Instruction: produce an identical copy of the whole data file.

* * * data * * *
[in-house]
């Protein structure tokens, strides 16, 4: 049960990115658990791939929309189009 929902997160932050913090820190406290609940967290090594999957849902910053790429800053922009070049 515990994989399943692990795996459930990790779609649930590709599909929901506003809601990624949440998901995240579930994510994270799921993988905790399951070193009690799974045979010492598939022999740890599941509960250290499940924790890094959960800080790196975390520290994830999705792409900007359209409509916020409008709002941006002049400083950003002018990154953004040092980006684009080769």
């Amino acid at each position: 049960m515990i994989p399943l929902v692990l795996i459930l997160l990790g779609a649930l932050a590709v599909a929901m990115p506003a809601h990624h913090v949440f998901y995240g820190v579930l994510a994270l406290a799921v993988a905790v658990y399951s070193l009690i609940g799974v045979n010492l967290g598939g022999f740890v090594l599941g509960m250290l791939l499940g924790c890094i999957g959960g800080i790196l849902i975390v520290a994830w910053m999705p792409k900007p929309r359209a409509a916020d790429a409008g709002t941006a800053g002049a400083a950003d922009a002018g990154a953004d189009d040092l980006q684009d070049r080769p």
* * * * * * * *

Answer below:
[in-house]
């Protein structure tokens, strides 16, 4: 049960990115658990791939929309189009 929902997160932050913090820190406290609940967290090594999957849902910053790429800053922009070049 515990994989399943692990795996459930990790779609649930590709599909929901506003809601990624949440998901995240579930994510994270799921993988905790399951070193009690799974045979010492598939022999740890599941509960250290499940924790890094959960800080790196975390520290994830999705792409900007359209409509916020409008709002941006002049400083950003002018990154953004040092980006684009080769």
């Amino acid at each position: 049960m515990i994989p399943l929902v692990l795996i459930l997160l990790g779609a649930l932050a590709v599909a929901m990115p506003a809601h990624h913090v949440f998901y995240g820190v579930l994510a994270l406290a799921v993988a905790v658990y399951s070193l009690i609940g799974v045979n010492l967290g598939g022999f740890v090594l599941g509960m250290l791939l499940g924790c890094i999957g959960g800080i790196l849902i975390v520290a994830w910053m999705p792409k900007p929309r359209a409509a916020d790429a409008g709002t941006a800053g002049a400083a950003d922009a002018g990154a953004d189009d040092l980006q684009d070049r080769p």